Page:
II. Factual and Procedural History

         This case centers on Mr. Watts's purchase of a 2011 BMW, VIN WBAKC8C56BC434525, from CarMax on credit in May 2014. Wells Fargo, a preferred lender for CarMax, loaned Mr. Watts $50, 363.40 at 9.9% interest to finance the purchase from CarMax. Mr. Watts signed the Retail Installment Contract with CarMax; the agreement specifically provided that the contract and Mr. Watts's obligations to make payments under it were assigned to Wells Fargo. Under the contract, Wells Fargo retained a security interest in the car. The contract provided that Mr. Watts would make monthly payments and that, if he defaulted on those payments, Wells Fargo had the right to repossess the vehicle. The contract also provided for an award of reasonable attorneys' fees and court costs, not to exceed 15% of the amount Mr. Watts owed at the time of default and referral, incurred in collection or enforcement. Mr. Watts made payments on that loan through June of 2015, with those payments totaling $11, 239.15 of the $70, 438.80 he was scheduled to pay under the contract. In October 2015, Wells Fargo apparently unsuccessfully attempted to repossess the vehicle.

         Mr. Watts brought this lawsuit in November 2015 in state court. Wells Fargo removed it to federal court in December 2015, and Mr. Watts amended his complaint in May 2016. Mr. Watts's “Amended Verified Fair Debt Collection Practicing Act Complaint; Petition for Declaratory Relief and for Compensatory and Punitive Damages” apparently asserts two claims: one alleging that Defendant Wells Fargo violated the Fair Debt Collection Practices Act (FDCPA), 15 U.S.C. § 1692 et seq., by failing to validate the debt it claims Mr. Watts owes under the Retail Installment Contract, and another stating that, under the contract, Mr. Watts is the rightful owner of the vehicle and Wells Fargo is indebted to him.[1] Wells Fargo filed a Counter-complaint alleging that Mr. Watts breached the Retail Installment Contract and seeking a preliminary injunction to obtain possession of the collateral as well as attorneys' fees under the contract.[2]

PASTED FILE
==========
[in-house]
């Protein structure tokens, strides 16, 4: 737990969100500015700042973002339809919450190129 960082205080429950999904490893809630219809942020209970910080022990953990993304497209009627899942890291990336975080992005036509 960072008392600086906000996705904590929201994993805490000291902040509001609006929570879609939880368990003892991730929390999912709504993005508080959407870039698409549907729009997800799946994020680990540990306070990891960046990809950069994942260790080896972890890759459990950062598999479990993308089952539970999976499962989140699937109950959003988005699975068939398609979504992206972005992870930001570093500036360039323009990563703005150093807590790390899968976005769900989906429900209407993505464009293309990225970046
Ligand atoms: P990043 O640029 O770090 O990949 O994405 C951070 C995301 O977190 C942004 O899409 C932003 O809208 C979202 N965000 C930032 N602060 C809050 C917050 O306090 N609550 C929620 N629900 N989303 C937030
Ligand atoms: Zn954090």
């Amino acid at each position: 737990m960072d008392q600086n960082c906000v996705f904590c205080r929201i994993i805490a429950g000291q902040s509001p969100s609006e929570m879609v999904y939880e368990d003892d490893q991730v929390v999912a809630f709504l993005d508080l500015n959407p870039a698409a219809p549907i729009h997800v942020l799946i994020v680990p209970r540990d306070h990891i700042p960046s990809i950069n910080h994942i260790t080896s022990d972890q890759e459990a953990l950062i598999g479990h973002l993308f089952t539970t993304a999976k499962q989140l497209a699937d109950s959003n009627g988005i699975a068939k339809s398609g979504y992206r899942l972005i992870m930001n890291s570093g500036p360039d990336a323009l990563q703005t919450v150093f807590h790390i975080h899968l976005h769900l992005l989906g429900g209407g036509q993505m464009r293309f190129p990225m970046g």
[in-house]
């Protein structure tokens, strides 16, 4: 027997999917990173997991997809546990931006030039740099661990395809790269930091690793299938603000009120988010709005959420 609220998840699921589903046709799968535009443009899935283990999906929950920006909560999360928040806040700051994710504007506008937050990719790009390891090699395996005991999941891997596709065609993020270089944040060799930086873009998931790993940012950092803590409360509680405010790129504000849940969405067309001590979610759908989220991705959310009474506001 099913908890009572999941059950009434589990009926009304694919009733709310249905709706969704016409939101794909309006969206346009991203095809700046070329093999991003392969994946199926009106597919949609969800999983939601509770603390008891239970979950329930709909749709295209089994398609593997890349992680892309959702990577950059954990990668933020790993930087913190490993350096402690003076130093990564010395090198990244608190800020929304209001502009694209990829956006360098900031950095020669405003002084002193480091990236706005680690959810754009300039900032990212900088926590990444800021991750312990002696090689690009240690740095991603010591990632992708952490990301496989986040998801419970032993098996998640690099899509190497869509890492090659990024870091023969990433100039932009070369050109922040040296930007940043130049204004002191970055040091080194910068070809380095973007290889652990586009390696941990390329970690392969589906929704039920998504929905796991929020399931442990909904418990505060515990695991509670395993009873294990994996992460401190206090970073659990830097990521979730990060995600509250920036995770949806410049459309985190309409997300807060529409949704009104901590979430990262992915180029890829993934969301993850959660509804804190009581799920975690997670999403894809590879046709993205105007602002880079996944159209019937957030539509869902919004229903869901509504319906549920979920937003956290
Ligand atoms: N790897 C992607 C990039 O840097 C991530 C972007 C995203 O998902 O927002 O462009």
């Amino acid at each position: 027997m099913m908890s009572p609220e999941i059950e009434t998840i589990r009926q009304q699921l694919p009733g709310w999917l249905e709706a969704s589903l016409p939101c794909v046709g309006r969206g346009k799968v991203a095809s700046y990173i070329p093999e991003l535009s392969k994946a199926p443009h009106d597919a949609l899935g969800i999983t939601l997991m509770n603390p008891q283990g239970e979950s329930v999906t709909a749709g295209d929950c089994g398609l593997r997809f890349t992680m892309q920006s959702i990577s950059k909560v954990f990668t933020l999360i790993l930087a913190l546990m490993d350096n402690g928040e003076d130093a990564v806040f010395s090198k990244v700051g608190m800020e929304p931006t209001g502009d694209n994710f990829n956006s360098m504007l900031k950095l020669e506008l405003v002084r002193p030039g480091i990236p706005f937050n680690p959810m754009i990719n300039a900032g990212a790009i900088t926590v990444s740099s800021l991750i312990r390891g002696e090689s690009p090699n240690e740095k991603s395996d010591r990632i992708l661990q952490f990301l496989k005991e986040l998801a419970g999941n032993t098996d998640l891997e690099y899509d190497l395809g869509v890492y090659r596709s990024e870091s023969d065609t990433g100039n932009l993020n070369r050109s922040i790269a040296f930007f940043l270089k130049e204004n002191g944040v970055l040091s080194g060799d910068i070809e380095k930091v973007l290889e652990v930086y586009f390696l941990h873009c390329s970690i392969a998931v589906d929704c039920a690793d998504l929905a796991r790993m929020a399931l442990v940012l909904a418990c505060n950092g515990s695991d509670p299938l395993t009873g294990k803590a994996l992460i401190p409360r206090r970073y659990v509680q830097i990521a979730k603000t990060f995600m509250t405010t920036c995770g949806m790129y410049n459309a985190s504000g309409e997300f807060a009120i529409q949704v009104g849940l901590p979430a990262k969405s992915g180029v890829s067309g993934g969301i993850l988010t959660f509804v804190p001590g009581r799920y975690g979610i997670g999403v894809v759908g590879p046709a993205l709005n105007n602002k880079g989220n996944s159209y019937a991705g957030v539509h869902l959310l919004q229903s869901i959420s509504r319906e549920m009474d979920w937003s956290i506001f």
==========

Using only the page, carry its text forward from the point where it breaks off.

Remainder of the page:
Because all evidence supported a breach of the contractual obligation to pay on the loan for more than a year, this court granted Wells Fargo's request for a preliminary injunction and ordered Mr. Watts to turn over possession of the car to Wells Fargo by noon on October 28, 2016. Mr. Watts failed to turn over the car and, after a series of evasive measures on Mr. Watts's part, including the filing of a bankruptcy case that was dismissed, reinstated, and dismissed again, the court found him in civil contempt of the court's Order on March 23, 2017. The court ordered that Mr. Watts remain in the custody of the U.S. Marshals until he surrendered possession of the vehicle to the Marshals. He remains in custody as of this date despite the court's repeated admonitions to him, including as recently as May 15, 2017, that he holds the keys to the jail.